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editing writing non-fiction writing organizing writing revising writing Uncategorized

More on Writing for Machines

I’ve written many times on SEO (internal link) and how as a writer I feel compromised and sad that today’s most important reader is a machine.

Humans don’t collect their thoughts and organize their tasks the way search engines do. Therefore, we have to alter our own preferences to cater to bots and algorithms. Otherwise, a client will not get on page one when Google returns results. And if they are not on page one then they are invisible.

A two, three, or four hundred page website is commonly built for businesses in extremely competitive markets. Say, an injury attorney in Los Angeles, Atlanta, San Diego, or Chicago. (A massive web presence responds to massive compettion.)

Given that digital deluge, let me describe the importance of content to the search engines. After all, content is king. Right?

Let’s assume a three hundred page website covering every basic aspect of law in a practitioner’s field, something often done to implement what is called topic authority. Considering this is The Law, most humans would prioritize on keeping any existing page current. Statutory and case law are always changing and a lawyer always wants to be accurate and up-to-date.

Google doesn’t see it that way.

A brand new page with fresh content on a very minor bit of law will drive that site’s statistics upward more than revising an existing, important page. Go figure.

It is a truly weird world when a lawyer goes to trial with the latest cites and yet their website may discuss old cites.

Given the economies of the day, no lawyer has the budget to continually update 300 pages, aside from those inaccurate pages pointed out by real humans.

Instead, that new page on dog bite law for a particular community, say one of 15 in a large metro that the attorney covers, wins out, stat wise, over updating an important page on child custody law. Why?

Because another page on a new topic has been added to that practitioner’s site. Google favors authoritative sources and it considers a website covering every topic niche to be authoritative.

Statistics prove this again and again. It’s not the way any organized business worker works. Yet, here we are, accepting inaccuracy and maintaining digital libraries with out of date books.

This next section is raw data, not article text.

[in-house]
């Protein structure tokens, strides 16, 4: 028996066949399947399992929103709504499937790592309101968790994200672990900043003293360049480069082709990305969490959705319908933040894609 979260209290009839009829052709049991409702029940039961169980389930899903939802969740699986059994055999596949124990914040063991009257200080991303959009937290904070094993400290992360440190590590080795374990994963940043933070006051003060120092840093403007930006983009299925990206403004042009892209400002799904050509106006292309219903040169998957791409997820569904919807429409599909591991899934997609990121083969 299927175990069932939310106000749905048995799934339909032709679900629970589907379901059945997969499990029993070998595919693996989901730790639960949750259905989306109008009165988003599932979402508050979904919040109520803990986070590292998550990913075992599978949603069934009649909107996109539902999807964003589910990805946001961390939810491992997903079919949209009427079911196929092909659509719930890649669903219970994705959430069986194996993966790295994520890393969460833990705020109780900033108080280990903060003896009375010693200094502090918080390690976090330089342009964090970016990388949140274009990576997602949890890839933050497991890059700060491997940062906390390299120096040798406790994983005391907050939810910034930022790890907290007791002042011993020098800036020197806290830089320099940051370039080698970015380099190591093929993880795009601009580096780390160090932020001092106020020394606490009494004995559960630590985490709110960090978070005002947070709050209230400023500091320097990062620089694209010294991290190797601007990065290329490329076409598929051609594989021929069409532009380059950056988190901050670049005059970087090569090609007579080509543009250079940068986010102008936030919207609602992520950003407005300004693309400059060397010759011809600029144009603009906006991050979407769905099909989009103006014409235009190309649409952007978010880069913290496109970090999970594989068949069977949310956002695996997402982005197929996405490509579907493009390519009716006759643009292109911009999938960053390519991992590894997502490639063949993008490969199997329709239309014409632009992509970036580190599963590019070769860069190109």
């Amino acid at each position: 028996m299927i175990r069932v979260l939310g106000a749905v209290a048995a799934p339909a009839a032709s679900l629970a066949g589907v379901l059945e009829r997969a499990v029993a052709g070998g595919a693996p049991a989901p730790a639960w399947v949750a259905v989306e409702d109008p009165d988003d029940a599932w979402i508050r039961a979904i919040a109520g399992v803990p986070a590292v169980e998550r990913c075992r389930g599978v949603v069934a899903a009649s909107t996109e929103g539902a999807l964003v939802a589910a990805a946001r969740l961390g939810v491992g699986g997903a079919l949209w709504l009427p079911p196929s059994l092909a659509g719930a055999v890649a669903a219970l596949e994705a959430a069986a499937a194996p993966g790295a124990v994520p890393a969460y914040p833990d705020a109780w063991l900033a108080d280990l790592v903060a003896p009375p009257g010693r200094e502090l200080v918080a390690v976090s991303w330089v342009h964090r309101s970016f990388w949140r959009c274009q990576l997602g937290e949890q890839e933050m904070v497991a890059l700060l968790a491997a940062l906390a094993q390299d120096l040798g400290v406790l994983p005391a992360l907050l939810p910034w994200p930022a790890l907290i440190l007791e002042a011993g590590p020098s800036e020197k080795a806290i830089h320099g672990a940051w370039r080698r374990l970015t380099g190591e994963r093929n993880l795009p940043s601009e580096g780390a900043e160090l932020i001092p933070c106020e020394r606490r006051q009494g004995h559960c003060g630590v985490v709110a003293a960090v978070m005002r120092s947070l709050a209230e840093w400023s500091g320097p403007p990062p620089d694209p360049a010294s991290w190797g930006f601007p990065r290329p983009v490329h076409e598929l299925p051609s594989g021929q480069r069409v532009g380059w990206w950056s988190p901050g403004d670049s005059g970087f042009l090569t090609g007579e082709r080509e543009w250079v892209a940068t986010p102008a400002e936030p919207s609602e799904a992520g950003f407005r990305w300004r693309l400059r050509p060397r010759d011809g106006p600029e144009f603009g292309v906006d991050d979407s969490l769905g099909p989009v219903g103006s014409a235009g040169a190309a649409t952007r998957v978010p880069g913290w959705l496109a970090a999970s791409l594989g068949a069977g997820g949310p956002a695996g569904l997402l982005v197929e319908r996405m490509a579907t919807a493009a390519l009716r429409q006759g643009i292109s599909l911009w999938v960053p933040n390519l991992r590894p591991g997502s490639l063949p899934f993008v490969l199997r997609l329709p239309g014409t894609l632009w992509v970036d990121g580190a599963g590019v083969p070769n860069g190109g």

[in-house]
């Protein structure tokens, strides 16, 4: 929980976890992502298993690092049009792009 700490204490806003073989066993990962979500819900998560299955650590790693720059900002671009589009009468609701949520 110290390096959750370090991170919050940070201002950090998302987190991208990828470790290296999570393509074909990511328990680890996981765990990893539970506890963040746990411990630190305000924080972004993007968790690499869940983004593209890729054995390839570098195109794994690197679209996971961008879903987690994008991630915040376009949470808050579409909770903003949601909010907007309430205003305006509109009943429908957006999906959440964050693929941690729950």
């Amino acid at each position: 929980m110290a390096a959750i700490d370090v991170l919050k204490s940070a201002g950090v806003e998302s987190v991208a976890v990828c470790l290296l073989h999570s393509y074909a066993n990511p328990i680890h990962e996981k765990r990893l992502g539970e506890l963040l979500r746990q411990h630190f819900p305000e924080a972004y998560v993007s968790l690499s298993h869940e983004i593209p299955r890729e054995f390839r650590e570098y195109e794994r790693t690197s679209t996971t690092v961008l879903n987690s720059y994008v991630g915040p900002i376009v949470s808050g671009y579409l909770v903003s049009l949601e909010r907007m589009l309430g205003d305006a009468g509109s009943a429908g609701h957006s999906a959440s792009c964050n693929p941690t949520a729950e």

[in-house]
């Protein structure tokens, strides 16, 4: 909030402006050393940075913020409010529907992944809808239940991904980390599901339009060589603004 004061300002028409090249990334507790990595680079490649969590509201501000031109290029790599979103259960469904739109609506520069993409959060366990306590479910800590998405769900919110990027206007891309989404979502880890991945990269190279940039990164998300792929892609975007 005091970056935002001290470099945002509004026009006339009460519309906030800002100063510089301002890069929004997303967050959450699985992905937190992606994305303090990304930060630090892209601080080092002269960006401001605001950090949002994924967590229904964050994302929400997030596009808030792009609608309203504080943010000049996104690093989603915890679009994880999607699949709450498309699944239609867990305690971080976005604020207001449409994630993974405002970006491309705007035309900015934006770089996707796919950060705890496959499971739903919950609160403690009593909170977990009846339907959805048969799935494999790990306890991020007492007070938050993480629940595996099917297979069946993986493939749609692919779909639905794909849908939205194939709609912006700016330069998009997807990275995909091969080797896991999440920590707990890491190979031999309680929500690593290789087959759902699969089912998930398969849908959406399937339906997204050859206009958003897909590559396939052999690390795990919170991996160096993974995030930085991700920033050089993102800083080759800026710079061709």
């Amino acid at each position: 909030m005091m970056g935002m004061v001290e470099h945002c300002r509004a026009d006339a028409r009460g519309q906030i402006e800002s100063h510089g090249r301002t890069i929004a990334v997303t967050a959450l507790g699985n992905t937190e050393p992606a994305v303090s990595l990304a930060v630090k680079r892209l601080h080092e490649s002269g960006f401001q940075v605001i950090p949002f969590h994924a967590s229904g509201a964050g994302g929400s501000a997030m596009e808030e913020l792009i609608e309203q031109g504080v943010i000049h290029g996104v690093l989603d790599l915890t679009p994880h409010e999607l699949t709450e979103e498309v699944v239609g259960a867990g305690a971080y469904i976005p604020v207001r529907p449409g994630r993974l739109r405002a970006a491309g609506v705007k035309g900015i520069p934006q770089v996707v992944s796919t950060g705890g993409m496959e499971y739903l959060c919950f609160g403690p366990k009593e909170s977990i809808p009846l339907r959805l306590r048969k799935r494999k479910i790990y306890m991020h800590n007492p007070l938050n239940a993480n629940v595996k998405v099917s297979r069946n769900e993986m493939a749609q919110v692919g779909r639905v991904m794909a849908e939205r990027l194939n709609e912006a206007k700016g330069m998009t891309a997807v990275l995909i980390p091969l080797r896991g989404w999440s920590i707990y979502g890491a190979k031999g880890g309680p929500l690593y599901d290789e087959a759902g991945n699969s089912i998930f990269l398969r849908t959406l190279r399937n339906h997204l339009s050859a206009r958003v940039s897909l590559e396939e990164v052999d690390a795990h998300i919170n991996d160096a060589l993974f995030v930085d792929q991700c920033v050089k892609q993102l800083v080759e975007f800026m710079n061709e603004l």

You see the results of this whenever you search on a changing topic like fixing a computer glitch. Advice less than six month old is probably worthless or confusing.

That’s because the article came out before the problem was fixed with an update. Or, perhaps a system software redesign leaves you staring at a blank field where the old advice said a critical checkbox should be.

We can time limit Google searches to help out with our own personal searches. But who cleans up the client’s website? Who cleans up the web?

What next?

Resources

Some of my writing related to this page (all internal links)

More on Writing for Machines (More on business writing for bots and algorithms) YOU ARE HERE

What Content Authority Means in SEO and Why it is Important (Discussing fundamentals of a content authority website)

Do I Need to Repeat Myself? (Business writing must incorporate SEO techniques)

Deeper into SEO (A Berkeley Writing for Social Media course fails)

Who/m are We Writing For? (The end reader today may not be human)

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Google Tips Thoughts on writing Uncategorized Writing by others Writing tips

Musings on Readability and Consistency

Shorter sentences tend to be more readable than long ones. Since I usually write long sentences in my first drafts (a part of brainstorming, writing whatever comes to mind), my revisions find me breaking those long sentences into shorter ones. The problem is that short sentences tend to be choppy. Not as smooth as extended copy. The trick then is finding a way to make short sentences flow as well as uninterrupted sentences. It’s not easy.

I got to thinking about this while editing and revising the work of another writer. Light editing doesn’t usually change how well a writer’s sentences flow into one another. But I’ve had to make so many revisions for one writer that their posts now sound fragmented and choppy. This is a serious problem. The only way to smooth out their writing would be for them to do a complete rewrite with my changes in mind. There’s no time or budget for that.

The consoling thought, at least for web work, is that ultimately most of us are not writing for readers but for robots. Much of this content generation is for higher search results rankings, the subject of search engine optimization or SEO. I often wonder, as I pen the blog posts I am paid to write, if anyone reads them at all. Or if all those words, no matter the writing style, simply go to improving a client’s website in the rankings. Today, readability may play less importance than coming up on the first page of Google’s search results.

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Google Tips

Add Your URL to Google

Did you just write a scintillating post that you can’t wait to share? Submit its URL to Google. This should get it indexed faster than waiting for Google to next crawl the web. Instead of hoping that Google eventually stumbles on your page, you’ve done something positive to get that URL promoted.

You’ll need a Google account. Using Chrome is probably the best idea. Once you’re signed in to your account, search with Google for the terms “submit URL to google.” You’ll land on a page called your Search Console. Enter the URL, click the box that says you’re not a robot and you’re done.

Getting your post indexed quicker doesn’t mean you’ll rank higher in search results. That’s an entirely different matter. But submitting a URL to Google is something you should¬†do for all important pages you’ve recently posted.

ScreenShotGoogleURL